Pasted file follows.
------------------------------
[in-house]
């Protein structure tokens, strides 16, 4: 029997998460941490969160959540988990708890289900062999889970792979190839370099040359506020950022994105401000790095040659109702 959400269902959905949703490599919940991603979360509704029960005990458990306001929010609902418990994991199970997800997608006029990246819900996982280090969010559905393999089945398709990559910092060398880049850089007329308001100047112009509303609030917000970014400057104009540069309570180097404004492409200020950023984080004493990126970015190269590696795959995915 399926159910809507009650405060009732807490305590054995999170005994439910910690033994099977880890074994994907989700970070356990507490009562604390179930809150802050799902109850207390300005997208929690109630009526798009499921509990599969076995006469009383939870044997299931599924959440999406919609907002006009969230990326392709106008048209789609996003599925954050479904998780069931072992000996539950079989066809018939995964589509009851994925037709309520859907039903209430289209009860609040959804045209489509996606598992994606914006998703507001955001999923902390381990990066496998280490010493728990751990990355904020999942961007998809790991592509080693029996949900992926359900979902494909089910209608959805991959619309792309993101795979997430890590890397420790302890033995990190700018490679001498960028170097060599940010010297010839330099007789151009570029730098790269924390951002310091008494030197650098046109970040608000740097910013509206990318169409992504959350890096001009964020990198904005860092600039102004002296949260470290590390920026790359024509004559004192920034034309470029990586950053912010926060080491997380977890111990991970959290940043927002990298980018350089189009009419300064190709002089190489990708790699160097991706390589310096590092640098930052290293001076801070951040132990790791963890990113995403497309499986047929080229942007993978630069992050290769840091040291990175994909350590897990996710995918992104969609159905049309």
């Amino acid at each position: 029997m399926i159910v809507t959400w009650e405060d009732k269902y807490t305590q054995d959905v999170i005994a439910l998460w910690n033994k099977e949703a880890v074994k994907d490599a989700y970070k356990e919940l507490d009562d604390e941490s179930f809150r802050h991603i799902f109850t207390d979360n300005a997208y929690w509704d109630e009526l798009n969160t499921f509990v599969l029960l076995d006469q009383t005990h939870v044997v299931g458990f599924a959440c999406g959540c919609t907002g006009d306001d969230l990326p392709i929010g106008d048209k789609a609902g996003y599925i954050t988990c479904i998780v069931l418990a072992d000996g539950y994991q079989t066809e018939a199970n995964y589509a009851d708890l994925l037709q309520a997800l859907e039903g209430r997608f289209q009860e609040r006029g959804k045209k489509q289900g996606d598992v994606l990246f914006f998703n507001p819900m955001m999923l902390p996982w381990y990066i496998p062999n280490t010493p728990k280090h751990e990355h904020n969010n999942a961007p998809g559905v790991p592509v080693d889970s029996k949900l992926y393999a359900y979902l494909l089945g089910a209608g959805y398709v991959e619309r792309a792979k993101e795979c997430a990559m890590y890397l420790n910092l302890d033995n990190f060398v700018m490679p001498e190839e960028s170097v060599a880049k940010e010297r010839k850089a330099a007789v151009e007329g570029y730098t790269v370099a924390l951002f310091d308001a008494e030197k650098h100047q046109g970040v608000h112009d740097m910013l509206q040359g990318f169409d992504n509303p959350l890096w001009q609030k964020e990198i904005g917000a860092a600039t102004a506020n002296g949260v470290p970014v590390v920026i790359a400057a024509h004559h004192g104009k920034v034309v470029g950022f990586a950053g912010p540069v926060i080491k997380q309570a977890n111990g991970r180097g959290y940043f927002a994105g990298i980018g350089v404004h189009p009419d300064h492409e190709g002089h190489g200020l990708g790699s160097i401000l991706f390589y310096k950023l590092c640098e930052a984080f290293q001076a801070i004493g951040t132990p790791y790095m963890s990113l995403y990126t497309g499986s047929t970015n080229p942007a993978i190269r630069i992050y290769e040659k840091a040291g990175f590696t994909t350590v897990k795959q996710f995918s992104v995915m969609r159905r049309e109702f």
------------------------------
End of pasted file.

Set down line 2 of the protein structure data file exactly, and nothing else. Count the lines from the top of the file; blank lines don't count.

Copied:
């Protein structure tokens, strides 16, 4: 029997998460941490969160959540988990708890289900062999889970792979190839370099040359506020950022994105401000790095040659109702 959400269902959905949703490599919940991603979360509704029960005990458990306001929010609902418990994991199970997800997608006029990246819900996982280090969010559905393999089945398709990559910092060398880049850089007329308001100047112009509303609030917000970014400057104009540069309570180097404004492409200020950023984080004493990126970015190269590696795959995915 399926159910809507009650405060009732807490305590054995999170005994439910910690033994099977880890074994994907989700970070356990507490009562604390179930809150802050799902109850207390300005997208929690109630009526798009499921509990599969076995006469009383939870044997299931599924959440999406919609907002006009969230990326392709106008048209789609996003599925954050479904998780069931072992000996539950079989066809018939995964589509009851994925037709309520859907039903209430289209009860609040959804045209489509996606598992994606914006998703507001955001999923902390381990990066496998280490010493728990751990990355904020999942961007998809790991592509080693029996949900992926359900979902494909089910209608959805991959619309792309993101795979997430890590890397420790302890033995990190700018490679001498960028170097060599940010010297010839330099007789151009570029730098790269924390951002310091008494030197650098046109970040608000740097910013509206990318169409992504959350890096001009964020990198904005860092600039102004002296949260470290590390920026790359024509004559004192920034034309470029990586950053912010926060080491997380977890111990991970959290940043927002990298980018350089189009009419300064190709002089190489990708790699160097991706390589310096590092640098930052290293001076801070951040132990790791963890990113995403497309499986047929080229942007993978630069992050290769840091040291990175994909350590897990996710995918992104969609159905049309």